Kuang-Chi, a Shenzhen-based technology conglomerate, recently launched a $300 million Israel fund in Tel Aviv to tap the country’s smart-city know-how, according to the company’s founder Ruopeng Liu.
“Kuang-Chi is the first Chinese corporate VC and incubator that leverages the capabilities of the Israeli market together with the distribution, sales and marketing and technology development in China,” said Dorian Barak, managing partner of Indigo Global, Kuang-Chi’s partner in Israel.
With a valuation of over $10 billion Kuang-Chi is no stranger to early-stage investments, with a portfolio that already includes Solar Ship Inc., Martin Aircraft Company (ASX:MJP), biometrics pioneer Zwipe and communications group HyalRoute
In Israel, the company’s Kuang-Chi GCI Fund & Incubator has already made its first investment: A $20 million commitment to eyesight Technologies, a machine vision company.
“Israeli entrepreneurs tend to have very big ideas, but there are limitations in the local market; we can help these companies to take big leaps,” said Liu.
Like many of his peers in China, Liu is looking to take Israeli tech to a global audience. And the first stop will be China.
The country’s smog-choked, populous metropolises are a perfect testing ground for Israeli technologies aimed at “smart cities,” which is a main area of focus for Liu’s fund.
With the rapid expansion of its urban population, Chinese cities suffer from environmental pollution and a shortage of resources, like potable water. Considering the difficulty of sustaining the country’s megacities, it makes sense for China to cozy up to Israel to adapt to the changing landscape. For example, Israeli water tech should be a shoo-in for China’s growing needs.
“With the future city, we emphasize two points: environment and safety. We know the severity of the problem in China and desperately need technology to monitor and track the real data of environmental change,” Liu says. “And the other part is safety, for example against natural disaster and disaster relief… 3.5% of Chinese GDP is lost because of disasters. Chinese cities are crowded and if something happens, many people will die.”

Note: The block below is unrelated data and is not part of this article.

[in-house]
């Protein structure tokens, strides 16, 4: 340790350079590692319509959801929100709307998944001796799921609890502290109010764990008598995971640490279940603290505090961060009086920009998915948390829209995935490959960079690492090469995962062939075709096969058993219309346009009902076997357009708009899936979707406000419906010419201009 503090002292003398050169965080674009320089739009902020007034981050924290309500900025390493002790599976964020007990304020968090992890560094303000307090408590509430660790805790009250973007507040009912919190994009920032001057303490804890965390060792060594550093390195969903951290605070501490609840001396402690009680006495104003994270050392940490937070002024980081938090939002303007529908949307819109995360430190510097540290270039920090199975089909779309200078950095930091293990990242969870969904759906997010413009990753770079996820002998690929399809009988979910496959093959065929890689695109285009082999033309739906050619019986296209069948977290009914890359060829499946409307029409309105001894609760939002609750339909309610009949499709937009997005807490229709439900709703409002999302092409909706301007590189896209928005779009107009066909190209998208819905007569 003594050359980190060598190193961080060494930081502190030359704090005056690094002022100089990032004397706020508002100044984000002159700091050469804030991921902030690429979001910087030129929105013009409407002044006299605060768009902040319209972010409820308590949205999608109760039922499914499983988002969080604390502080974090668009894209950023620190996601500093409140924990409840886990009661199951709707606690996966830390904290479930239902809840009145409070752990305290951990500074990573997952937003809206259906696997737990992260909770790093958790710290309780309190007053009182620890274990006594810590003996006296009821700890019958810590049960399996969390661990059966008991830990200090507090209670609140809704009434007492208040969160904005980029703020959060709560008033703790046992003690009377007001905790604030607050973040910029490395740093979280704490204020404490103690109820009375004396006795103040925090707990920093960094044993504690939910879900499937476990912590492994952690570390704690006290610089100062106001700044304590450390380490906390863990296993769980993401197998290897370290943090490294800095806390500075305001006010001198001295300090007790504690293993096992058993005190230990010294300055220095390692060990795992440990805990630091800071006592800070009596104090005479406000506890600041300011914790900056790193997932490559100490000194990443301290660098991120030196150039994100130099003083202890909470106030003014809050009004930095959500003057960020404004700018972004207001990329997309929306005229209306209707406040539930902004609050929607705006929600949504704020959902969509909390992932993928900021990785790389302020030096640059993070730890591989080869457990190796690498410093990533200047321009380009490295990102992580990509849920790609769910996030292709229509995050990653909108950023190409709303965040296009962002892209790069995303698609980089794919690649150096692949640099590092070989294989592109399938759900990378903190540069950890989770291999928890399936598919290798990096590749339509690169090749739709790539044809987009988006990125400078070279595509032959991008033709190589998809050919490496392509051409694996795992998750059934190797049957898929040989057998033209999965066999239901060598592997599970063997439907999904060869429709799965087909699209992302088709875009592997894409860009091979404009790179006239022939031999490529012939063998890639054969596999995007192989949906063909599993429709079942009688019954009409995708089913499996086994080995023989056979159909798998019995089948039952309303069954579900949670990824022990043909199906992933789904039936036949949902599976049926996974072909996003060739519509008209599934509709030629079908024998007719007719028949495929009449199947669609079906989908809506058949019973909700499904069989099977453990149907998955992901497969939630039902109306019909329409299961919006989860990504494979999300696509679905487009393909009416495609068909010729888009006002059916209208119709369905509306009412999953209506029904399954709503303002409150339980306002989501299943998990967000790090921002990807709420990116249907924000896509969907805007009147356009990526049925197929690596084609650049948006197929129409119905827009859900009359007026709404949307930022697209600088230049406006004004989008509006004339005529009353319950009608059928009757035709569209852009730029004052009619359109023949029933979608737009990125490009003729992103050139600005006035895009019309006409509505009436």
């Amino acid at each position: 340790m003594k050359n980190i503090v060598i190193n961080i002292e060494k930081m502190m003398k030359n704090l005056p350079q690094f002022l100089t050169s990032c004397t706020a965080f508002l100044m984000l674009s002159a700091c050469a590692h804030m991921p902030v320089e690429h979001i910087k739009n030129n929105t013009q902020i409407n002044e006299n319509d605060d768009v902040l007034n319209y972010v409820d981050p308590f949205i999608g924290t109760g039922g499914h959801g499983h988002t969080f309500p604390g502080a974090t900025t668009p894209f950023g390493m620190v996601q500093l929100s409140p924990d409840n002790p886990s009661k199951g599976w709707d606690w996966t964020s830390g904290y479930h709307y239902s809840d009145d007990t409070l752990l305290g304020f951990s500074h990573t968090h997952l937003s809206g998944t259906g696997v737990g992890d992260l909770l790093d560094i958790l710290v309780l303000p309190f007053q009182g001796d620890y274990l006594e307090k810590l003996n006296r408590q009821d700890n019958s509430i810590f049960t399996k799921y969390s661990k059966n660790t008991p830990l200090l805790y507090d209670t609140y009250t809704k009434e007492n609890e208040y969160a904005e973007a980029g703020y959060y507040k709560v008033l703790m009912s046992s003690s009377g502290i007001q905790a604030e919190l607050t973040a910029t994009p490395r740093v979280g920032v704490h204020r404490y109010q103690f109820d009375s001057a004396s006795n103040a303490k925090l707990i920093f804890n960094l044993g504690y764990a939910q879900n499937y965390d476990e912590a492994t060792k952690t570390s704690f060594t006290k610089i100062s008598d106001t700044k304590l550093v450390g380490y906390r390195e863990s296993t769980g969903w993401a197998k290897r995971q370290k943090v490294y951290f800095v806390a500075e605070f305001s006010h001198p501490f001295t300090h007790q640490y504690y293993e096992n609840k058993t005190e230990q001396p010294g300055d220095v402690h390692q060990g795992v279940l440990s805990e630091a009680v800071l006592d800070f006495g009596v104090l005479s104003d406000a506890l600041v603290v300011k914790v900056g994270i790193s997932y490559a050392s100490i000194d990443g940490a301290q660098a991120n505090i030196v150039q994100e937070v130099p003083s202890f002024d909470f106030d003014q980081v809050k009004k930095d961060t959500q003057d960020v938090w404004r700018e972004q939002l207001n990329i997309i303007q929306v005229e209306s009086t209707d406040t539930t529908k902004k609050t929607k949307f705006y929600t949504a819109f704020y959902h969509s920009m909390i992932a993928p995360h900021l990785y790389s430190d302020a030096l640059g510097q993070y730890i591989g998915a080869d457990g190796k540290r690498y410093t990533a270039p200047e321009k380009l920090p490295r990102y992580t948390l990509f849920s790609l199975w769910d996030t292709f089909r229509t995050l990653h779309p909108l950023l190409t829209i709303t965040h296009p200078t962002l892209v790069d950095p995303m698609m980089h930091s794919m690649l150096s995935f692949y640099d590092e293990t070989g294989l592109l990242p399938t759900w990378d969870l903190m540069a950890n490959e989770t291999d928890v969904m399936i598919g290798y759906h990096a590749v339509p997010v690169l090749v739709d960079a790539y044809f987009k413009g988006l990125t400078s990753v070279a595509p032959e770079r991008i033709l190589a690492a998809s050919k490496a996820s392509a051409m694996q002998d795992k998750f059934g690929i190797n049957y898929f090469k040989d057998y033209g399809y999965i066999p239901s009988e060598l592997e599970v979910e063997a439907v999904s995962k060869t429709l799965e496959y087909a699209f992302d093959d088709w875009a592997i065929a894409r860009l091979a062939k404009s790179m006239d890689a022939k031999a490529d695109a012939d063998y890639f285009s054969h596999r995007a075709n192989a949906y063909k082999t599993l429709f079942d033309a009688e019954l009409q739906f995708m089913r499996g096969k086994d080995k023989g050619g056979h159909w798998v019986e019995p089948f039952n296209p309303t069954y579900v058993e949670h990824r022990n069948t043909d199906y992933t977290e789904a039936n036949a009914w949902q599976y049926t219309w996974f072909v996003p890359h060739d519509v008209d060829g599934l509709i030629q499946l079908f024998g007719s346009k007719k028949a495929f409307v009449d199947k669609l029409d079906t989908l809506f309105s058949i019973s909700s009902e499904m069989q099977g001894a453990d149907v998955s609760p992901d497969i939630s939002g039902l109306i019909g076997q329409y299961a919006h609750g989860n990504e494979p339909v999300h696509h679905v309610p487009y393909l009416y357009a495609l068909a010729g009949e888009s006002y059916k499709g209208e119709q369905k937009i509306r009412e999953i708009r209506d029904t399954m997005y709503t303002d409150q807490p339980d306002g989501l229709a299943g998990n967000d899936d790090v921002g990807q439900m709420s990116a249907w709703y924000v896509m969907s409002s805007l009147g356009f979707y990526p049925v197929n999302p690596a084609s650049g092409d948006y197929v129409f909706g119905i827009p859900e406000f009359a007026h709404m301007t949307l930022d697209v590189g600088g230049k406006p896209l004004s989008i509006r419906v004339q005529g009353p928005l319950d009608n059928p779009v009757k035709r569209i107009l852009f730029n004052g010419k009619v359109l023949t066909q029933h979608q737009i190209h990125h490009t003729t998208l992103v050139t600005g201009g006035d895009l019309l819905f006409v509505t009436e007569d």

The launch of the fund is the fruit of nearly a year of negotiations with local Israeli players, and is potentially the first step of a multi-pronged approach to Kuang-Chi’s involvement in the technology scene.
The company’s new fund also is indicative of the flood of technology investments coming from China into Israel. Chinese investment into the country is growing by 50 percent annually and is expected to increase.
Despite China’s reputation as a copycat nation, the country’s economy is evolving as it gains more exposure to technology startups internationally while investing heavily in research and development efforts at home.
According to Liu, Kuang-Chi works with municipalities who have a keen interest to see their cities avoid natural disasters and overcrowding, operating with the support of the Chinese government.
And in terms of investment, the firm intends to be stage-agnostic. “We are not financial investors. We don’t care about the stage, we only care about what they are doing. It could be a one person company or a 100 person company,” said Liu.
Based on Liu’s vision, there are a number of Israeli companies that might fit the bill.
“We are looking at robotics, aviation and at anything that makes machines behave and understand human behavior, “ Liu says. Kuang-Chi is also on the lookout for virtual reality investment opportunities.